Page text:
Nuxt.js with Nest.js backend

Creating a Nuxt.js project with Nest.js backend

Dave   Follow

I really enjoy working with both Nuxt.js (vue.js SSR framework) and Nest.js (node.js server-side framework). I wanted to see if I could get the two working together in one application. I spent a lot of time trying different ways of getting this to work. I will go over the solution I came up with and walk you through step by step on how to put the two in one project. The solution is not perfect, but should work well enough. I would only recommend this for smaller applications. If you are working on a larger application, I would recommend that you keep the two separate.

# Create app

First we want to start off by creating a new nuxt.js project using npx.

$ npx create-nuxt-app nuxtjs-nestjs-integration

You will be prompted with a series of questions on how to create your project. You can choose what you want to include in the project but just make sure to select Typescript, Axios, ESLint, Prettier and Jest. Here are the settings I chose.

create-nuxt-app v3.6.0
✨  Generating Nuxt.js project in nuxtjs-nestjs-integration
? Project name: nuxtjs-nestjs-integration
? Programming language: TypeScript
? Package manager: Npm
? UI framework: None
? Nuxt.js modules: Axios - Promise based HTTP client
? Linting tools: ESLint, Prettier
? Testing framework: Jest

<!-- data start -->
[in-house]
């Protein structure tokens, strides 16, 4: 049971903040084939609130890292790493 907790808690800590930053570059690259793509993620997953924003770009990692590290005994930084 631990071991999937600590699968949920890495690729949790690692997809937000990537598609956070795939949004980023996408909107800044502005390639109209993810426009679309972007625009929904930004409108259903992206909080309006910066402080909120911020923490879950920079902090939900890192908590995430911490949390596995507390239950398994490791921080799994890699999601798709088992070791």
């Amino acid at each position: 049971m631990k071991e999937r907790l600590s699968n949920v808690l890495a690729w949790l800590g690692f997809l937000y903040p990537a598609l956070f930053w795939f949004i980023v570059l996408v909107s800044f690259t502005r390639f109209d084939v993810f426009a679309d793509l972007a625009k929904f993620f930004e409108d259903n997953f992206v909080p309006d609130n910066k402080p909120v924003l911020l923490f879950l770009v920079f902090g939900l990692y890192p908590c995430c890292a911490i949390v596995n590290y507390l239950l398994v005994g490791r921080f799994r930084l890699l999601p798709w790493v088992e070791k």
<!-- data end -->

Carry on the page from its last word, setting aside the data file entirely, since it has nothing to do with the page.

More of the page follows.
? Rendering mode: Universal (SSR / SSG)
? Deployment target: Server (Node.js hosting)
? Development tools: jsconfig.json (Recommended for VS Code if you're not using typescript)
? Continuous integration: None
? Version control system: Git

When I created the project, I chose to include eslint and prettier, so I am going to update the .prettierrc file to expect semicolons at the end of lines and turn off trailing commas. Just my own personal preference.

// .prettierrc
  "trailingComma": "none",
  "semi": true,
  "arrowParens": "always",
  "singleQuote": true

I ran the lint command and fixed all the issues from my changes for prettier.

$ npm run lint

# Move app to client directory

We need to separate the nuxt and nest code so we will create a client directory and move the following directories inside of it.

  • assets
  • components
  • layouts
  • middleware
  • pages
  • plugins
  • static
  • store

Move the Logo.spec.js file to client/components and remove the test directory. Make sure to update the import inside Logo.spec.js.

// client/components/Logo.spec.js
import Logo from './Logo.vue';

Next, we will configure the nuxt app to know that all the nuxt directories are in 'client'. Add the following to nuxt.config.js

// nuxt.config.js
srcDir: 'client/'

# Nuxt Decorators

Before we start adding in nest.js, we need to install the libraries that add decorator support to our nuxt.js project. Here is a list of libraries we will be adding:

If we look at the index.vue page, we will import nuxt-property-decorator which uses the Component decorator to define a Vue component. Inside the @Component decorator, I added the name attribute and called this view Index. Also notice how you define a class called Index as the default export and extend from Vue from the nuxt-property-decorator library.

$ npm install nuxt-property-decorator --save

Update index.vue as follows:

// pages/index.vue
<script lang="ts">
import { Component, Vue } from 'nuxt-property-decorator';

  name: 'Index'
export default class Index extends Vue {}

# Adding Nest.js

To add nest.js, we will first create a shell project that we can copy the base structure from. Run the following commands to create a bare bones nest.js project.

$ npm i -g @nestjs/cli
$ nest new project-name

Looking at the generated package.json, there are some dependencies that we can install into our project.